David Nightingale: Goldilocks Zones
Someone said to me a while ago 'all your essays are about science', and I read between the lines that they were consequently of little interest. But what about Borodin, Queen Zenobia, Dorothy Parker, Pickpockets, Granny D, Robin Williams, Selfridge, Adirondack murders, Robert Frost, Julius Caesar, Emperor Aurelius....? ... and it brings to mind the irate Archbishop who once accused the author of Principia Mathematica of only ever writing about sex.
But of general concern to humanity surely, without writing about science, is where future generations are to live, assuming we even do survive? One talks of things mushrooming, thinking perhaps of expanding mushroom clouds, and world population figures have indeed been mushrooming [ref1] : in 1800 (1 billion), 1900 (nearly 2 billion), 2000 (6 billion), 2050 (10 billion) ... and, before any dreaded catastrophe, there's a long-term ever-increasing motivation to spread out.
Not long ago, the only other planets of our mother sun that people even considered moving to were our nearest neighbors Venus and Mars -- hopelessly unpleasant each, too hot and too cold respectively. But in the last 25 years we have discovered 1000s of exo-planets! Nothing was confirmed before 1990, and now suddenly there's a plethora.
These other planets have to have a mother star of course -- that is, something massive and hot to orbit around, like moths around a light bulb. This is where Goldilocks comes in. The old folk tale has the pretty little girl coming through the forest, entering the cabin of the three bears, and trying their 3 bowls of porridge -- which for some reason had been left on the table. "This porridge is too hot", she says, and then, trying another one "this porridge is too cold" -- and finally eating the 3rd one she says "Ah! This porridge is just right" .....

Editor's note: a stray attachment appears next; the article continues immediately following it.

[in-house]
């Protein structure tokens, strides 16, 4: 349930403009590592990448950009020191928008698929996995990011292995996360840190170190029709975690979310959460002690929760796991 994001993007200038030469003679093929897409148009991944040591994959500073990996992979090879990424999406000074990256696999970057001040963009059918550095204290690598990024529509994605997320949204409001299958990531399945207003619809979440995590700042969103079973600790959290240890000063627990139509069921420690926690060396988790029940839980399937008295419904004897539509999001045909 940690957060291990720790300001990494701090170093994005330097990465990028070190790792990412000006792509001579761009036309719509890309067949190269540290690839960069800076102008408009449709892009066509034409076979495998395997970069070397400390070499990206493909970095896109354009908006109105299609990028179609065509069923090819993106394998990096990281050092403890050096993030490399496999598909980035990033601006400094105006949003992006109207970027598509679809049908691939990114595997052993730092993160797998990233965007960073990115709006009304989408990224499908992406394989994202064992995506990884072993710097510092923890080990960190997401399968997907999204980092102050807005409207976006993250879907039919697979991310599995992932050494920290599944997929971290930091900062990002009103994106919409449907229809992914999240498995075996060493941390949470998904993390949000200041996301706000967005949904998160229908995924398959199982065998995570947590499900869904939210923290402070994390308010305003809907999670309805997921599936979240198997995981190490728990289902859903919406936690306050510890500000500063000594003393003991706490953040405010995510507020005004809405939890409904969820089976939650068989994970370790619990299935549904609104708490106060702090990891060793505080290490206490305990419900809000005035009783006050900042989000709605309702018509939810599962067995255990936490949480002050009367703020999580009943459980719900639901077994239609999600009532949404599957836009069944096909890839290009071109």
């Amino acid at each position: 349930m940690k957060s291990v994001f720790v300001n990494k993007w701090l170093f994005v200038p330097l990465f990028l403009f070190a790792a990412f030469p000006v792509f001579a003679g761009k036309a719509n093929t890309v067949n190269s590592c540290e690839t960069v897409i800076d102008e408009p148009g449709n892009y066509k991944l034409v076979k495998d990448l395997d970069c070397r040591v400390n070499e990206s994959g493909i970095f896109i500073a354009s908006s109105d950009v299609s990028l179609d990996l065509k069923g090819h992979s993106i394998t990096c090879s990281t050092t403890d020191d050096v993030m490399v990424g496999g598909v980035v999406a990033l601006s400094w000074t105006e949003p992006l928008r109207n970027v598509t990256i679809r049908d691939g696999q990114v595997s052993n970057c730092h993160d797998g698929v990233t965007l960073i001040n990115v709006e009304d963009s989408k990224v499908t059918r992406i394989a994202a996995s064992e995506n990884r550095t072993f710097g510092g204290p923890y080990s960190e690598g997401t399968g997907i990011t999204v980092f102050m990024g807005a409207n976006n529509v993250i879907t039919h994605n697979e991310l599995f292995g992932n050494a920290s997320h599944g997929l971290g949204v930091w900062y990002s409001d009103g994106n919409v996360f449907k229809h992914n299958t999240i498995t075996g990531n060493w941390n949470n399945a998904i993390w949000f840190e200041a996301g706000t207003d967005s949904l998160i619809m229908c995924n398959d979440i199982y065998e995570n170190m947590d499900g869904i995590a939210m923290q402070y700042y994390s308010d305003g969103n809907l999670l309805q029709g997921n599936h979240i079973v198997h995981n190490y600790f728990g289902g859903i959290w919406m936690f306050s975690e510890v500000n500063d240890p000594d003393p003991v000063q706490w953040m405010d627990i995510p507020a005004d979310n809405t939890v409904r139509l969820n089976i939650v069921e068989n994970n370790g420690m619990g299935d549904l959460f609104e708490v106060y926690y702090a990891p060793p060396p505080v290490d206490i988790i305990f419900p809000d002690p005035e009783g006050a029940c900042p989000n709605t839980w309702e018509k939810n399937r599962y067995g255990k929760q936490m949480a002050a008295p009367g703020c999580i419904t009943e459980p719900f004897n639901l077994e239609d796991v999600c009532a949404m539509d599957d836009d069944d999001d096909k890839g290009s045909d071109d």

We are looking for suitable planets to expand to in our galaxy. They mustn't be either too hot or too cold, and, like earth, must be just right, in the habitable zone -- the Goldilocks zone.
Now, without any science or math, let's comment on what humanity has done so far. We used to look for star wobbles, but since then a better way has been to look for stars that seem to dim sometimes. If a star dims rhythmically that's a good sign that something may be passing in front of it -- such as a steadily orbiting planet perhaps.
Well, we have candidates. Of the 1000s of exoplanets discovered by the (2009) Kepler telescope a nice earth-sized one is Kepler 186f, discovered in 2014. Yet another is Kepler 452b discovered in 2015. The Subaru telescope (Subaru is the Japanese word for the Pleiades) on Hawaii's Mauna Kea has also discovered many -- for example the huge 'pink' planet GJ504b, which is way too large and nearly 600 light years away.
All of these recently discovered planets are hopelessly too distant. If we could travel at the speed of light it would still take hundreds of years, and generations to reach them!
Our nearest star to the sun is Alpha Centauri, and this journey would take only about 4.3 years (at the speed of light.) Alpha Centauri is actually three stars -- if you are able to look closely, as through a telescope. Two of those three are similar to our sun, and slowly rotate around each other every 79 years -- although this is irrelevant. What is relevant is that each of those 2 widely-separated sun-like stars seems to have local planets, like our solar system. Well, we can't travel at the speed of light, so this seems hopeless too. But, out of the billions and billions of stars [ref 2] in our galaxy it has been estimated that 5% may have habitable planets -- i.e. there may be about 10 billion Goldilocks ones, where the porridge will be 'just right'.
1. Readers Digest Atlas; also, www.census.gov; also, wikipedia.
2. Estimated to be ~200 billion stars in the Milky Way.
Dr. David Nightingale is Professor Emeritus of Physics at the State University of New York at New Paltz and is the co-author of the text, A Short Course in General Relativity.
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